Last update: 11 September 2013
Each of the simple root systems is determined by a Cartan matrix A list of the Cartan matrices for simple root systems can be found in [Bou1981] p. 250-258. We shall denote the entry of the Cartan matrix by so that Let be the dimension of the Cartan matrix.
Let be basis vectors in a vector space. Define where denotes the nonnegative integers. The elements of and are called the weights, the integral weights, and the dominant integral weights, respectively. The are called the fundamental weights. We have the following sequence of inclusions
Let be an element of We shall use the notation for the integer The simple roots are given in terms of the entries of the Cartan matrix, There is a partial ordering on the weight lattice given by for nonnegative integers We say that in dominance.
Define linear operators by The Weyl group is the group generated by the The sign of an element is where is the smallest nonnegative integer such that there exists an expression We will need the following proposition, see [Bou1981] Ch. 6, §1 Thm. 2.
|(a)||Every Weyl group orbit contains a unique element in|
|(b)||If and then, for|
is a root if for some and simple root Let be the set of roots and let and where the ordering is as in (2.2). It is true that The elements of and are called positive and negative roots respectively. The raising operator associated to a positive root is the operator which acts on elements of by
Corresponding to each we write, formally, so that In particular if then (If one finds this "exponential" notation unsettling one can substitute for and write instead of Define an action of the Weyl group by for each and Define
For each define the orbit sum, or monomial symmetric function, by
For each define the Weyl character by where
The elementary, or fundamental, symmetric functions are given by defining for each positive integer and for all elements in
Define integers by the identity It is true that
|(a)||The are nonnegative integers.|
Each of the sets forms a of The fact that the form a basis of follows immediately from (2.3). One can show by elementary techniques and without using representation theory, see [Bou1981] Ch. 6, §3, that the form a basis of This fact also follows from the facts about the numbers above. Assuming that the form a of it follows that the form a of simply by expanding in terms of One can also obtain this result in a different fashion by using representation theory.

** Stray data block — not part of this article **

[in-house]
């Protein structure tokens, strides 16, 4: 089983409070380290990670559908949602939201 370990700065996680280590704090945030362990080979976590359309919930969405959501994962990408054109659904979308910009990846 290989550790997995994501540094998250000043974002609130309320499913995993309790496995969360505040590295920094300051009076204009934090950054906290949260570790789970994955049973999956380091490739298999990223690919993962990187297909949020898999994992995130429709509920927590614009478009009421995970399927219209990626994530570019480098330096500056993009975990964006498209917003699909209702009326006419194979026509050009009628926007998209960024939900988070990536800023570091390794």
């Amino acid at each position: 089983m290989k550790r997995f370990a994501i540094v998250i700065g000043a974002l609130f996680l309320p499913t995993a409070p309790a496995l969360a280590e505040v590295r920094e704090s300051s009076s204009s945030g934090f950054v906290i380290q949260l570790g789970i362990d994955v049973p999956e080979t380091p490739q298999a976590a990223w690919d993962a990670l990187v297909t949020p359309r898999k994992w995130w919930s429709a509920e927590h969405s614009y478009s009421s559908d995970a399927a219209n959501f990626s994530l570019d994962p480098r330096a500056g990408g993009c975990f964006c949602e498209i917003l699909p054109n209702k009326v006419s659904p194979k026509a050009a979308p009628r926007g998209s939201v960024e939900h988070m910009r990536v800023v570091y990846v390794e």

Let where If then define Let denote taking the coefficient of the identity, in Then define where is the order of the Weyl group.
([Mac1991]) The inner product defined above satisfies
Since This is zero if because, (2.3), the orbits and do not intersect. If then Thus
If one prefers one may simply define the inner product by making the Weyl characters orthonormal.
Homogeneous symmetric functions
Let and define Since is always finite is always finite dimensional.
Define an inner product on by defining for all Then define the homogeneous symmetric functions to be the dual basis to the monomial symmetric functions, Using the integers defined in (2.10), the homogeneous symmetric functions are given in terms of the Weyl characters by for all The form a basis of
Each of the sets forms a of To see this choose some total ordering of the elements of which is a refinement of the dominance partial order. Then, by (2.10a-c), the matrix, with rows and columns indexed by elements of having as the entry is upper unitriangular with nonnegative integer entries. This implies that it is invertible as a matrix with integer entries. The fact that the are a basis of is by definition. The other two statements now follow from (2.10) and (2.13).
Fix Define for all and all so that is defined for all One has the following "Jacobi-Trudi" type identity for the Weyl characters in terms of the
Let Then for each
We show that elements are the dual basis to the basis Expanding by (2.8) and clearing denominators we have that Substitute to get Compare coefficients of for on each side of this equation. Since we know by (2.3) that is not an element of for any except the identity. Thus we know that if then
Recall that raising operators act on elements of We allow the raising operators to act upon the by defining for each sequence We use the convention that if (Note: It is important to keep in mind that raising operators act on elements of and not on symmetric functions.)
A sketch of the proof is as follows. Evaluating the right hand side of the above we get where An element in is called regular if for all The sets and are equal. This is proved by expressing in the form and using [Bou1981] Ch. 6, §1 Cor. 2. Under this bijection The terms arising from the subsets for which is not regular cancel with each other. This can be shown by showing that is skew-symmetric with respect to and that if is not regular then These arguments show that
The proof of Cor. (2.15) was motivated by the proof of the Weyl denominator formula given in [Mac1991].
The above definition defines an analogue of homogeneous symmetric functions for the spaces One would like to say that in some sense the are well defined on all of With this in mind we introduce the following.
For each pair such that define a linear map by It is clear that
|2)||For each is the identity on|
This is an excerpt of a paper entitled Weyl Group Symmetric Functions and the Representation Theory of Lie Algebras, written by Arun Ram.